Xerox Unveils Multipurpose Personal Information System
New York -- April 27, 1981 -- A personal information system for business professionals that combines computing, text editing, graphics creation and communications was announced and demonstrated here today by Xerox Corporation.
The Xerox 8010 Star information system includes a two-page desktop display, a keyboard, a small processor and an unusual control device. No special skills are needed to use the equipment, the company said.
David E. Liddle, vice president, Office Products Division, said the Star system "is specifically designed for the business professional, whose main job is to create, interpret, and manage information and distribute the results to others in a convenient form."
With the new system, these professionals can create, modify, store, and retrieve text, graphics, and records. They can also distribute documents via electronic mail to local and remote system users on Xerox Ethernet local area communications networks.
"We believe the Star system will help professional people do creative work more easily and will significantly improve their productivity in the process," Liddle said. "And since professional salaries account for the major share of office costs, even modest productivity improvements in this area could substantially increase a company's profit margins."
Liddle said the Star system is unique because of the breadth of functions available in a single machine and because technical skills are not required to use it. The display screen shows familiar office objects such as documents, folders, file drawers, and "in" baskets as recognizable images. In laboratory tests at Xerox, professionals could identify most of the system's functions on seeing it for the first time just by looking at the screen.
Most of the Star functions are available to the user by selection -- simply by moving a pointer and pressing a key. The professional doesn't have to remember commands or type them in.
The Star system is the latest addition to the company's 8000 series of network system products that include electronic files, printers and communications units. The 8000 products, announced last November, also are designed to operate on the Xerox Ethernet network.
The Ethernet network links equipment within an office and between offices. It can carry information from one location to another at rates up to a million characters per second, the equivalent of about 300 pages of text.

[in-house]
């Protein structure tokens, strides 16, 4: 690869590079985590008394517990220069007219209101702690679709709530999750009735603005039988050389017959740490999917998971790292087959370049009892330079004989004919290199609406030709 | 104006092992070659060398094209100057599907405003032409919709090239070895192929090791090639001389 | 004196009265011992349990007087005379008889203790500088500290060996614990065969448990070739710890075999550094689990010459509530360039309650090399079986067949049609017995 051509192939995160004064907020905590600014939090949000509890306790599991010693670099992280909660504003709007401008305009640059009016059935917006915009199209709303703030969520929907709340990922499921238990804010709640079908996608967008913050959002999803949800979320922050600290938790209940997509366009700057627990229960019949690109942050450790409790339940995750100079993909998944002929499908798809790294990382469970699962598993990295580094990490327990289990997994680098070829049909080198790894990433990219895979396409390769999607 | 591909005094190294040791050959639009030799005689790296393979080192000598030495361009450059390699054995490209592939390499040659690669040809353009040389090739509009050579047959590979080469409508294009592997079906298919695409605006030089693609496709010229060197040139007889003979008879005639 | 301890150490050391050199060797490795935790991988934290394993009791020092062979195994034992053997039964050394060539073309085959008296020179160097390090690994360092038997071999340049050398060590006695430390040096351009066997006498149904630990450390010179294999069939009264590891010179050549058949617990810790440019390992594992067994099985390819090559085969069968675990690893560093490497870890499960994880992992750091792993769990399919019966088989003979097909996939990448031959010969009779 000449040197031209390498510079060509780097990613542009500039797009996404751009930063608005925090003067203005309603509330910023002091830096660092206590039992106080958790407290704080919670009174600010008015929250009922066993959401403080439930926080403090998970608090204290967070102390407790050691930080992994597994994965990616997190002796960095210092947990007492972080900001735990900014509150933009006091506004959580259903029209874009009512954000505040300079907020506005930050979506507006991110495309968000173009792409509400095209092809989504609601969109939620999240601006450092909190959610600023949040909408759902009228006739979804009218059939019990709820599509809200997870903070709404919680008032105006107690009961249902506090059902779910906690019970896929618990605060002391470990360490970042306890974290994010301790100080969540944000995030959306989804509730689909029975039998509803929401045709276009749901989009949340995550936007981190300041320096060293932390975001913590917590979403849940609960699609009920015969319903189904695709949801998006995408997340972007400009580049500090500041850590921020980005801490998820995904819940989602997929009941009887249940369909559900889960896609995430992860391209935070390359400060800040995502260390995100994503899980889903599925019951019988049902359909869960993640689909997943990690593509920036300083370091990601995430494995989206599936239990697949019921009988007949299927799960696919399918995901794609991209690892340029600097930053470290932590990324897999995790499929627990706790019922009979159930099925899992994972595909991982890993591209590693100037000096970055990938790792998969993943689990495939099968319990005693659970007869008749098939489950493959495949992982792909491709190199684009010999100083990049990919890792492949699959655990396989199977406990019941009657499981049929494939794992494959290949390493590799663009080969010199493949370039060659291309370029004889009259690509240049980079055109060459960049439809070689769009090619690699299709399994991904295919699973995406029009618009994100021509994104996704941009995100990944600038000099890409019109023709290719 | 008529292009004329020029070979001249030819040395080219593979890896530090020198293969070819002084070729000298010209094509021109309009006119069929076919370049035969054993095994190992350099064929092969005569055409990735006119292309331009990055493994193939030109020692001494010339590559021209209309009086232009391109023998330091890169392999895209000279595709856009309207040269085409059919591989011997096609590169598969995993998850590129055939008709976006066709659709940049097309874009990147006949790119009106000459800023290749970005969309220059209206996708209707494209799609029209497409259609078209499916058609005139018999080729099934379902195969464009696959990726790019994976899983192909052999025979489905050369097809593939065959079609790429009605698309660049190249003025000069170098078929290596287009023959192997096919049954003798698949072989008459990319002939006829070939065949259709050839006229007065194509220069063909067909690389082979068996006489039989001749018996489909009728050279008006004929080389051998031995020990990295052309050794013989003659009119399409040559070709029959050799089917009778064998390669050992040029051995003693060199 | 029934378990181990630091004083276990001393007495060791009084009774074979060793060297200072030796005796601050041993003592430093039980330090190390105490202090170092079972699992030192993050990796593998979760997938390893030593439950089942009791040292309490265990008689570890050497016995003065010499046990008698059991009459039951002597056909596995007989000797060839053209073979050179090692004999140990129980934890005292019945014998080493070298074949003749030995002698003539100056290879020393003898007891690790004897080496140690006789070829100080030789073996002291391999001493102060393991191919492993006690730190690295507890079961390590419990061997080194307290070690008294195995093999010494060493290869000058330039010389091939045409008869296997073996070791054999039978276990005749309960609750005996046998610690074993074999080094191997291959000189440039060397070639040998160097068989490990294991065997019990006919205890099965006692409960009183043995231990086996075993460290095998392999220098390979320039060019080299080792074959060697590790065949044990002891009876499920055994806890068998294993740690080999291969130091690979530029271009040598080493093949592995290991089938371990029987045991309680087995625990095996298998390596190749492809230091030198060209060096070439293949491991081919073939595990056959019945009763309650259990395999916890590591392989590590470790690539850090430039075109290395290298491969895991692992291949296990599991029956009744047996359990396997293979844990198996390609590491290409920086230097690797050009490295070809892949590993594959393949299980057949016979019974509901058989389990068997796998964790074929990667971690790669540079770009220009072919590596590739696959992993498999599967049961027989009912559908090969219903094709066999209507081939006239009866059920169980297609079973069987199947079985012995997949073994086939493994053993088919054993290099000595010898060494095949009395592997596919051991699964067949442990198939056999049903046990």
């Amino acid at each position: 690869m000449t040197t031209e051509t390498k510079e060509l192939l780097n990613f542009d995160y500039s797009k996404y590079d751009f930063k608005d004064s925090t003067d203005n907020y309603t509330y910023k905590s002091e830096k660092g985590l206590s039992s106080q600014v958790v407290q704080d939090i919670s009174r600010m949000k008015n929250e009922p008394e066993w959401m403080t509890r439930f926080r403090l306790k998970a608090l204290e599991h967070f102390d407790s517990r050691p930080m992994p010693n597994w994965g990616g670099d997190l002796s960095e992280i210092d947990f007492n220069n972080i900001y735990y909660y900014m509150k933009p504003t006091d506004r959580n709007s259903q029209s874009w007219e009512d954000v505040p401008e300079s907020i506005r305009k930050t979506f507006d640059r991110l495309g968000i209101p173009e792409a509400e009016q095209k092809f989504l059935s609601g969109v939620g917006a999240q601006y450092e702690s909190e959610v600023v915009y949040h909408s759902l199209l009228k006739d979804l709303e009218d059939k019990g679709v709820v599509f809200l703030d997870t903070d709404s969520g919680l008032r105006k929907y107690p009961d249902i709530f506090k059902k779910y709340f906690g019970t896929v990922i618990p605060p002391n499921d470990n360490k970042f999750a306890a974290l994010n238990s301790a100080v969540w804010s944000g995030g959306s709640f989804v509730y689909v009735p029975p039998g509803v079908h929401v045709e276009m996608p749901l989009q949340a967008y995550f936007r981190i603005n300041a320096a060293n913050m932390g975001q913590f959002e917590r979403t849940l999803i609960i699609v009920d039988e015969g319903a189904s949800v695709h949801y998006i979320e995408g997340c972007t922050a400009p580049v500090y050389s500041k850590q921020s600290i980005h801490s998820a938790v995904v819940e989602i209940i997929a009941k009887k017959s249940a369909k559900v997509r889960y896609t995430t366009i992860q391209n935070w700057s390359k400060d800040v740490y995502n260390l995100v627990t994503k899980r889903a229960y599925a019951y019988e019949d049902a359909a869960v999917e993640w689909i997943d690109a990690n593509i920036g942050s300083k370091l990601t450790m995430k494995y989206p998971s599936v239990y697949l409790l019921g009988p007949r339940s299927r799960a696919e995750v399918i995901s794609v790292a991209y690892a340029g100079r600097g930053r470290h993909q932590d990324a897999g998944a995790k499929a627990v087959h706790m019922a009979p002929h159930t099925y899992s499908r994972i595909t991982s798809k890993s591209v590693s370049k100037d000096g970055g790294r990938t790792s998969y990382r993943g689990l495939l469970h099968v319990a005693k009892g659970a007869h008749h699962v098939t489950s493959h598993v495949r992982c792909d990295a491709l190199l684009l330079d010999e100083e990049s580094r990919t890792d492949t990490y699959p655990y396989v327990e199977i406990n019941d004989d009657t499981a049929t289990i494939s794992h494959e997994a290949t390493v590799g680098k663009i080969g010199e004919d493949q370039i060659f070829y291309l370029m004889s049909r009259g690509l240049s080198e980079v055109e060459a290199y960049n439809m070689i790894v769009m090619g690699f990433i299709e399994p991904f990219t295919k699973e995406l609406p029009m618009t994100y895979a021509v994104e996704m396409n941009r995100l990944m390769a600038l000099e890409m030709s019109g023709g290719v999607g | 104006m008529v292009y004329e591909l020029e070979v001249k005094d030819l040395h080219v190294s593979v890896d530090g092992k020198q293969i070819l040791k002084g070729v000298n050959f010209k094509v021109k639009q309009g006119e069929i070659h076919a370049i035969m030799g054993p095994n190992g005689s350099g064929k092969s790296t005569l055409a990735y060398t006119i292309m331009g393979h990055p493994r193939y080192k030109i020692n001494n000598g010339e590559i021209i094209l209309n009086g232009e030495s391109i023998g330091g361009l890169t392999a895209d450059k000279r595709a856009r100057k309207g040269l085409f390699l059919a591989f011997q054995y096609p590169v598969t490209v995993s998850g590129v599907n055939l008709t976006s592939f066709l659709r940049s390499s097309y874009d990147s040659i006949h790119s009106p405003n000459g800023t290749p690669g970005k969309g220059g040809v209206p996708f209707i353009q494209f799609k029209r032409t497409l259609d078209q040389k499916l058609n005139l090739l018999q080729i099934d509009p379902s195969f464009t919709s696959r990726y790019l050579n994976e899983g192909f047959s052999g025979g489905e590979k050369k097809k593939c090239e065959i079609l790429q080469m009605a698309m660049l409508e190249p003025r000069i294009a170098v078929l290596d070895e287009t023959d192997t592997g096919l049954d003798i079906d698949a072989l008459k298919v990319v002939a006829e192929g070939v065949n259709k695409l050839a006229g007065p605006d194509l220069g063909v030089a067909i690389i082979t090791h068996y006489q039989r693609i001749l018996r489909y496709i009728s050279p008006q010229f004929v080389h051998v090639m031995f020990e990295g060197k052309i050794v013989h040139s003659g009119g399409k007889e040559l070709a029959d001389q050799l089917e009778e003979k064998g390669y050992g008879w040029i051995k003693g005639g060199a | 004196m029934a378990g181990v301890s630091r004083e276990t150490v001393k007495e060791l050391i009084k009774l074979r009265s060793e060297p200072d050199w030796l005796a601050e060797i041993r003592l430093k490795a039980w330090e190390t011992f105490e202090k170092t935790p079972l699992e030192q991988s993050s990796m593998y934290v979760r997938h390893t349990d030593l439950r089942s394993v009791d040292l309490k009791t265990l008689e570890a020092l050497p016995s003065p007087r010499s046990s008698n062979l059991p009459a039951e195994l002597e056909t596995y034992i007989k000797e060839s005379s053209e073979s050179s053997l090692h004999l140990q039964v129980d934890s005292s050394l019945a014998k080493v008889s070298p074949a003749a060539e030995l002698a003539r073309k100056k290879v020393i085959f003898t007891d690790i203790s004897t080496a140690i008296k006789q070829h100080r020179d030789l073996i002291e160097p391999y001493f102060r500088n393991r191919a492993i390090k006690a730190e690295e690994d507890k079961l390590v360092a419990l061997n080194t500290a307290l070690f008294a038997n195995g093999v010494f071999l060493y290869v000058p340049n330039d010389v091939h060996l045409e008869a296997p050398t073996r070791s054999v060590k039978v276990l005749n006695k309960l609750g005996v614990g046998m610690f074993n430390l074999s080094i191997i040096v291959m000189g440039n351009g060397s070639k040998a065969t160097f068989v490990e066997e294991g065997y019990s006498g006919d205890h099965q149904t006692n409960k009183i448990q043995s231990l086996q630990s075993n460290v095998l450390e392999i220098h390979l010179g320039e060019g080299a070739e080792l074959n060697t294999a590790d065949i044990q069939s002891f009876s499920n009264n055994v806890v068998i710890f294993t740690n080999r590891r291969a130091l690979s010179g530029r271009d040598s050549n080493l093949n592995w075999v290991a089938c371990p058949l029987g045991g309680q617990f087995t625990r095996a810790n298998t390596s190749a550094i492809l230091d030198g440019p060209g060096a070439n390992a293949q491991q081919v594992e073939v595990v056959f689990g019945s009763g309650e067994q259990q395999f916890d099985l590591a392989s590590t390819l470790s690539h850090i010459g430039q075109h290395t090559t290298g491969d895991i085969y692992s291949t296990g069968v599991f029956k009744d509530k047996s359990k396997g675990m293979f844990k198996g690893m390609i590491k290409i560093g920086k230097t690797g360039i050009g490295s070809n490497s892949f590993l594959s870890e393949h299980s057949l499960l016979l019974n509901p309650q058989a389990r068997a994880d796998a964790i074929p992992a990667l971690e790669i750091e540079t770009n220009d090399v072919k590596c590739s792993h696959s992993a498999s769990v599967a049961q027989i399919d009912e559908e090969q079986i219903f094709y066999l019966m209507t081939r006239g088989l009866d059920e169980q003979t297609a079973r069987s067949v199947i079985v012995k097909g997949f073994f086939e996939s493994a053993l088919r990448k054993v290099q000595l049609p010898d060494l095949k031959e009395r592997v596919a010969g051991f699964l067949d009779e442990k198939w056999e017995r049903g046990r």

Users of the Star system are, typically, those people whose job functions fit between upper level management and clerical-secretarial operation. They include engineers, analysts, personnel and production specialists, librarians, economists, administrators and many others who deal with the preparation and content of information.
The Star system, together with other network equipment, gives the user control of the preparation, composition and distribution of the finished product. With the system, a professional would not need the help of others for typesetting, page layout, printing, filing, mailing or simple graphics.
A user of the Star system has a variety of type faces and sizes to choose from, as well as graphics symbols such as lines in different widths. A financial analyst might type or modify a few sentences of text, then create a table and direct the Star system to prepare a bar graph based on the table entries. The graph will appear on the screen and the text will automatically make room for the illustration.
Whatever is created on the screen can be transferred to any Star system or other 8000 equipment on any Ethernet network just by moving the pointer and pressing a key. And any image on the screen can be exactly reproduced on an electronic printer nearby, or printers in other offices or other cities using the networks.
A Star system also can communicate with a large computer, as well as handling locally such data processing as information extraction and sorting.
Self-training programs are provided with the equipment. An introductory session takes about four hours and teaches the user the basic functions. Advanced training is provided by other self-training programs, chosen according to the user's needs and interest.
Purchase price of the Xerox 8010 Star information system in the United States is $16,595, including the basic software. It can be rented for $695 a month on a one-year lease. Some software is priced separately.
Deliveries in 32 metropolitan areas in the U.S. will begin in September of this year. An enhanced customer programming language for automatic updating of records and reports, and additional software, will be available next year.
CONTACT -- Bill Rolph of Xerox at 213-536-9129
COPYRIGHT 1981 PR Newswire Association, Inc.